How to Tell if Fish is Bad

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While many people enjoy eating fish, few know how to tell if fish is bad. Fish can be easily contaminated and spoil within hours of being caught. Here’s a guide to show you how to know when fish is bad.


When you go shopping for fish, you might notice a number of different labels. There are some distinct differences between these labels, which can make a big difference in the quality of the fish you buy. If you know what to look for, you will be able to judge the freshness of a piece of fish and determine whether or not it is still good to eat.

There are certain health risks that are always associated with spoilt foods and fish is not an exemption. Determining whether the fish you are buying or consuming is bad is somehow challenging, considering its smelly and slightly slimy nature.

Even with this challenge, you still need to consume fresh and good fish as this is the only way you’ll absorb the proteins it comes packed with and avoid the health-risks of spoilt food.


There are many types of fish that you can consume, including Catfish, Tuna, Salmon, Tilapia and Salmon, all that come with varying sell-by dates. It is recommended to buy fish with a sell-by date that is not due. If there is a use-by date, it would help if you cooked and consumed the fish before this date is due.

This said, you may still doubt whether your fish is safe for consumption or not. Here are strategies to evaluate whether your fish has gone bad:

The main indicators

Feel for a slimy coating- When fish goes bad, its outer surface becomes wetter and develops a slippery layer. If your fish has a thick layer of slime and feels slippery to the touch, it is fully spoiled and consuming it is a great risk to your health. Note that cooked fish does not develop a slimy texture and should be consumed as soon as possible (see recommendations in the shelf life section).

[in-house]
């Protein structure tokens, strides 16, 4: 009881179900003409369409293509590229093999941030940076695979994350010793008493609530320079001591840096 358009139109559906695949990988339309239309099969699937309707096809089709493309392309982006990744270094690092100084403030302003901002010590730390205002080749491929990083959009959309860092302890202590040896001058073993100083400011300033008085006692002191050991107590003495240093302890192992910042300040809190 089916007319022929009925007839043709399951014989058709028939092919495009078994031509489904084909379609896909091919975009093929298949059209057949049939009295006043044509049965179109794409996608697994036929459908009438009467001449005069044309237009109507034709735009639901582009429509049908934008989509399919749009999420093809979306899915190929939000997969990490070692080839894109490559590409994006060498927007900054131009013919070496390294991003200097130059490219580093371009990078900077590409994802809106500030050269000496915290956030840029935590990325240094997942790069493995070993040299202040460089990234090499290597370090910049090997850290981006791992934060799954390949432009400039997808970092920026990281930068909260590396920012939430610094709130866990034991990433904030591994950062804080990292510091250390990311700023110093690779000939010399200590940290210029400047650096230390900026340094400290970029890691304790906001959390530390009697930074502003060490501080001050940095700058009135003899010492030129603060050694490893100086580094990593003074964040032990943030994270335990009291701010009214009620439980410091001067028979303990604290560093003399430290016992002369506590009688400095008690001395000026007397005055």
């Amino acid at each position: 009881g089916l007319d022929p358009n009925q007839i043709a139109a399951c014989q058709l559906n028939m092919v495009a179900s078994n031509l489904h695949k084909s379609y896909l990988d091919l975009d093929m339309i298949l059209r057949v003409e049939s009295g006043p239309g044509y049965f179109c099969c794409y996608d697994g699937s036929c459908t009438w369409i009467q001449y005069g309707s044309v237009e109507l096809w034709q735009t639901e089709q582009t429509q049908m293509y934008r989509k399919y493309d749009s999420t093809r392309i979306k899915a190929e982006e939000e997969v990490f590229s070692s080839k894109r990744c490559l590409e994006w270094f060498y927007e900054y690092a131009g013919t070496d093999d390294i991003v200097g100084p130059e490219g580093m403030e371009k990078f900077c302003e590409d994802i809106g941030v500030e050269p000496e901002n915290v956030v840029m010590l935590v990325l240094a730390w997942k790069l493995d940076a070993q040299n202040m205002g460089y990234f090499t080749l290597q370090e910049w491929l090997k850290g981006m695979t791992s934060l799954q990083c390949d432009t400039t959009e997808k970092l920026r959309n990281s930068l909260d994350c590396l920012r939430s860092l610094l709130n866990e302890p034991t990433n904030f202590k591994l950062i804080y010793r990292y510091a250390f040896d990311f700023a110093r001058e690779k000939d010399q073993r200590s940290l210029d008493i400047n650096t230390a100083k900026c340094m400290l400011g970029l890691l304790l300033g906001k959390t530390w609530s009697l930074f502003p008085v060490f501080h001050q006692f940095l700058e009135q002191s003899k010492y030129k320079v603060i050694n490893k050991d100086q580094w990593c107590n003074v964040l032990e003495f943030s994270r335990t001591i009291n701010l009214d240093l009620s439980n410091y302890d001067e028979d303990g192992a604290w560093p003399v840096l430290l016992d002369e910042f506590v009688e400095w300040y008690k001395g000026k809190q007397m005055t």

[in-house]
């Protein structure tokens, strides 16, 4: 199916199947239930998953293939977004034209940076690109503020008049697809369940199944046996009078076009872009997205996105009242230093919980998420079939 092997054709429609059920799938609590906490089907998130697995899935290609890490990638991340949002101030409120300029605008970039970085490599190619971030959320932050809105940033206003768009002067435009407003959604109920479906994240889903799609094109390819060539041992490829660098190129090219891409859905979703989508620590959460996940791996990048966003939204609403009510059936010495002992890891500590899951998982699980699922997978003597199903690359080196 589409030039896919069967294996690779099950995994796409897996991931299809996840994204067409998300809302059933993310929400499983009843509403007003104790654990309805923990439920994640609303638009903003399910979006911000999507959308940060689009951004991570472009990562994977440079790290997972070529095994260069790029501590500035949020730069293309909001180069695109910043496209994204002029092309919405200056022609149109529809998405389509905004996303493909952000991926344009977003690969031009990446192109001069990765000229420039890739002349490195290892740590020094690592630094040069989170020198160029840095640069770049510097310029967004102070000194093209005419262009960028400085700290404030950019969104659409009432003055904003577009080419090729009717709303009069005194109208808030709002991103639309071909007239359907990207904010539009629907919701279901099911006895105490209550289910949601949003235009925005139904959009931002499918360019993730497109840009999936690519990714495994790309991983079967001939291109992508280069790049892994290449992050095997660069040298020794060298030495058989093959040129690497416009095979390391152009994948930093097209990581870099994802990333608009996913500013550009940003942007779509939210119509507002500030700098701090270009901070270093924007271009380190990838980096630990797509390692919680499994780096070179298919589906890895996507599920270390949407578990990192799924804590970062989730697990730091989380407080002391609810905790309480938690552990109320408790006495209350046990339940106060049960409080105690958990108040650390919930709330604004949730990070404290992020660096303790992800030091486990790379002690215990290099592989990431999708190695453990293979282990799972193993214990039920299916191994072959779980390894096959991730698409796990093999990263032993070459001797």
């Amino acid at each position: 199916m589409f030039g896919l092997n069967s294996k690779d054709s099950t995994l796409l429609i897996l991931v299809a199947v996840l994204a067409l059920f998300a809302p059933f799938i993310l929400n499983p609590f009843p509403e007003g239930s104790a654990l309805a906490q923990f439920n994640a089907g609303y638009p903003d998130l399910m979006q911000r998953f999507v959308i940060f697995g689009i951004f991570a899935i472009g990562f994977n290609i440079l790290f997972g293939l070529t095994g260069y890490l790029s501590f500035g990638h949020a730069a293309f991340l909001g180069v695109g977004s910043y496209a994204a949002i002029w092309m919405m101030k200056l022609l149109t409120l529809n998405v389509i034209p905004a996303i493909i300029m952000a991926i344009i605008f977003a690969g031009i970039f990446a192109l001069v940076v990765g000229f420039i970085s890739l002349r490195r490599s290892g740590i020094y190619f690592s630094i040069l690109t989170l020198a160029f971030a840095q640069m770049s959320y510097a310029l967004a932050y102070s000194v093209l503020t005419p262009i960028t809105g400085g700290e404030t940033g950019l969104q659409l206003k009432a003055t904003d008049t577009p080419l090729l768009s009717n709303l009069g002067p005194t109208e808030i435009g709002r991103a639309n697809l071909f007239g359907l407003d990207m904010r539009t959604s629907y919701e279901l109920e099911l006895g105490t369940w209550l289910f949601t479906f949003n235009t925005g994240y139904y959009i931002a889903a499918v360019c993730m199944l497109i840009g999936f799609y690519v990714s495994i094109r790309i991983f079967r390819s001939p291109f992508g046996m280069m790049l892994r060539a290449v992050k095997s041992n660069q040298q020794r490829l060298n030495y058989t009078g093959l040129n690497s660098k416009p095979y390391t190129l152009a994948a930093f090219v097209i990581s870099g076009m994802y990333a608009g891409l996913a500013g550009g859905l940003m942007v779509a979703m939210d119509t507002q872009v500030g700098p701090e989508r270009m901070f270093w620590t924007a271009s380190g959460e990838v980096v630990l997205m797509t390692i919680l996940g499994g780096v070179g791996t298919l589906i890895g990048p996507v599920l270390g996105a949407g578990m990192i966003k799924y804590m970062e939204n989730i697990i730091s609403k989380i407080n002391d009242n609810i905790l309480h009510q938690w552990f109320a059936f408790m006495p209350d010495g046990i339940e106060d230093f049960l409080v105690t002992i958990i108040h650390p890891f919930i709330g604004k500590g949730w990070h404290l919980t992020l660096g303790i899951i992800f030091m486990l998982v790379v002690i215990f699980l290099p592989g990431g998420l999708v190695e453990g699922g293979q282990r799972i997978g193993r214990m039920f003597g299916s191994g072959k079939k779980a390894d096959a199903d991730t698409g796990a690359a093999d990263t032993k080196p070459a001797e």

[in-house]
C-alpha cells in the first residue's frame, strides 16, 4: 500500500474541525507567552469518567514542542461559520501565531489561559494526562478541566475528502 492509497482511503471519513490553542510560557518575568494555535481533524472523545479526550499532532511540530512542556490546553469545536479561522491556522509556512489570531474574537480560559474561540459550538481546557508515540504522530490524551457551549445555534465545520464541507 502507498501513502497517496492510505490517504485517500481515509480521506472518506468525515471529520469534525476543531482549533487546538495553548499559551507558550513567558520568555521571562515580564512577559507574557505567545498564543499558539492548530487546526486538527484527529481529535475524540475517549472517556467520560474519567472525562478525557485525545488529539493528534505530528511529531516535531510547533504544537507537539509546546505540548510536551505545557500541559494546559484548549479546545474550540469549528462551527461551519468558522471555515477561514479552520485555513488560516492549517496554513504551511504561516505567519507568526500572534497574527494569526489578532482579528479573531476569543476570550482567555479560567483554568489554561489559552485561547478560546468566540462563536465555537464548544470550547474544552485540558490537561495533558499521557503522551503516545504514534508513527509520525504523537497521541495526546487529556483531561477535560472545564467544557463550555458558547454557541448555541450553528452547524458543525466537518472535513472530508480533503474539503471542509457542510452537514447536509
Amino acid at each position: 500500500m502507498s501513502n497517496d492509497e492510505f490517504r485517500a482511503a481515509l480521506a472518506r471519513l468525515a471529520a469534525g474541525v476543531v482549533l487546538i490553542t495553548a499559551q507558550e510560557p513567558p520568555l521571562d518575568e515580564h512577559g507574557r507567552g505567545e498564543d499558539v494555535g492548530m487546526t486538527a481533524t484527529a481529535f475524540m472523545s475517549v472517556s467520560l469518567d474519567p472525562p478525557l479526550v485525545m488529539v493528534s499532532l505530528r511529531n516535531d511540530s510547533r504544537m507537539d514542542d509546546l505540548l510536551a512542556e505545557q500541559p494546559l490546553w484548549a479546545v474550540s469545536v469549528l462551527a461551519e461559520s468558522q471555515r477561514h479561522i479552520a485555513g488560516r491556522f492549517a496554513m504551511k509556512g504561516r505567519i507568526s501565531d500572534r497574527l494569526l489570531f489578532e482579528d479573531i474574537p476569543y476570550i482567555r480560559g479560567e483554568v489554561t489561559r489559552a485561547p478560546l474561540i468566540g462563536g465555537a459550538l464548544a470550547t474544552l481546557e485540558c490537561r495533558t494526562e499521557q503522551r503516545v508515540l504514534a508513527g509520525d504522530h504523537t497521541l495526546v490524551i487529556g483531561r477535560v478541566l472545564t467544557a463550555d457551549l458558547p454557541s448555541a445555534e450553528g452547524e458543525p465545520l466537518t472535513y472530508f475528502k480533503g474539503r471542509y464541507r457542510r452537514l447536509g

Give the fish a sniff for a pungent fishy smell- Fresh fish should smell like the ocean or just like fish- it’s hard to miss the proper smell of a fish. Any smell that is off the standard fish aroma is an indicator that the fish has gone bad. As the fish continues to spoil, the strange pungent smell may potentially turn into the putrid smell of spoilt meat.

Other indicators that a fish has gone bad

• Glossy milky color on its outer surface- Fresh fish should be light pink or white in color with a thin, transparent outer surface.

• Brown bloodline- The bloodline is the strip of bloody muscle that runs through many fish centers. The bloodline is normally red in color for fresh fish.

• Loose scales- The scales of a fresh fish should be intact and tightly attached to the body.

How to extend the shelf life of fish

The easiest way to keep fish fresh for a long time is by keeping it chilled at all times. If you have a fridge, consider storing it in the coldest section (40◦F or less) immediately after use. Raw fish should be kept in the fridge for 1-2 days.

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For already prepared fish, consider storing it in tightly closed containers to keep it free from moisture and other contaminants. Cooked fish should be stored in the fridge for 3-4 days.

If you want to keep your fish for a more extended period, a freezer will come in handy. Raw fish will stay in a freezer (0◦F) for 3-8 months, while cooked fish will stay in a freezer for up to 3 months.

Final thoughts

Maintaining proper food hygiene and safety practices will keep foodborne illnesses at bay and ensure that the fish or any other food you consume benefits you health-wise. With good fish storage, whether fresh or cooked, you’ll always eat healthier, reduce the money you spend on food and conserve the environment as you will reduce wastage.

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